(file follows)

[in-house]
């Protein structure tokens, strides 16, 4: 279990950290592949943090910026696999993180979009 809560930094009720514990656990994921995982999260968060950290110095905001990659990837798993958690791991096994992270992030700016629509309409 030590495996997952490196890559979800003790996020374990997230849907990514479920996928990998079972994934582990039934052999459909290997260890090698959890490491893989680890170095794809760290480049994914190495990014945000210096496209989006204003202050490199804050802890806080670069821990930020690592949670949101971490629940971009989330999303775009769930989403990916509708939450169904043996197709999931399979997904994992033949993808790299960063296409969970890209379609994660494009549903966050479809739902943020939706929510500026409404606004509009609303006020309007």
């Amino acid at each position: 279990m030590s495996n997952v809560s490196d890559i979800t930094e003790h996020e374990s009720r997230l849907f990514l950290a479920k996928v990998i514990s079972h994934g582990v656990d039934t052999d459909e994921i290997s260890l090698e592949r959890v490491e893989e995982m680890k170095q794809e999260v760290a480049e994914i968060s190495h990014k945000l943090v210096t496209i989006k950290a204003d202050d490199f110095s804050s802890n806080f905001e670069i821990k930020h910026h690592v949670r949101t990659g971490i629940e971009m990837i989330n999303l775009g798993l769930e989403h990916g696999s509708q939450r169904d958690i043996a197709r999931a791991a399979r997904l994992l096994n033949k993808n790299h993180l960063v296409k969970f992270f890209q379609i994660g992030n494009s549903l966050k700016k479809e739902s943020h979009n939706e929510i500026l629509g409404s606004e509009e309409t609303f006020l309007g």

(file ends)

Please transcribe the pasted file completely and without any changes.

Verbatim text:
[in-house]
């Protein structure tokens, strides 16, 4: 279990950290592949943090910026696999993180979009 809560930094009720514990656990994921995982999260968060950290110095905001990659990837798993958690791991096994992270992030700016629509309409 030590495996997952490196890559979800003790996020374990997230849907990514479920996928990998079972994934582990039934052999459909290997260890090698959890490491893989680890170095794809760290480049994914190495990014945000210096496209989006204003202050490199804050802890806080670069821990930020690592949670949101971490629940971009989330999303775009769930989403990916509708939450169904043996197709999931399979997904994992033949993808790299960063296409969970890209379609994660494009549903966050479809739902943020939706929510500026409404606004509009609303006020309007």
């Amino acid at each position: 279990m030590s495996n997952v809560s490196d890559i979800t930094e003790h996020e374990s009720r997230l849907f990514l950290a479920k996928v990998i514990s079972h994934g582990v656990d039934t052999d459909e994921i290997s260890l090698e592949r959890v490491e893989e995982m680890k170095q794809e999260v760290a480049e994914i968060s190495h990014k945000l943090v210096t496209i989006k950290a204003d202050d490199f110095s804050s802890n806080f905001e670069i821990k930020h910026h690592v949670r949101t990659g971490i629940e971009m990837i989330n999303l775009g798993l769930e989403h990916g696999s509708q939450r169904d958690i043996a197709r999931a791991a399979r997904l994992l096994n033949k993808n790299h993180l960063v296409k969970f992270f890209q379609i994660g992030n494009s549903l966050k700016k479809e739902s943020h979009n939706e929510i500026l629509g409404s606004e509009e309409t609303f006020l309007g």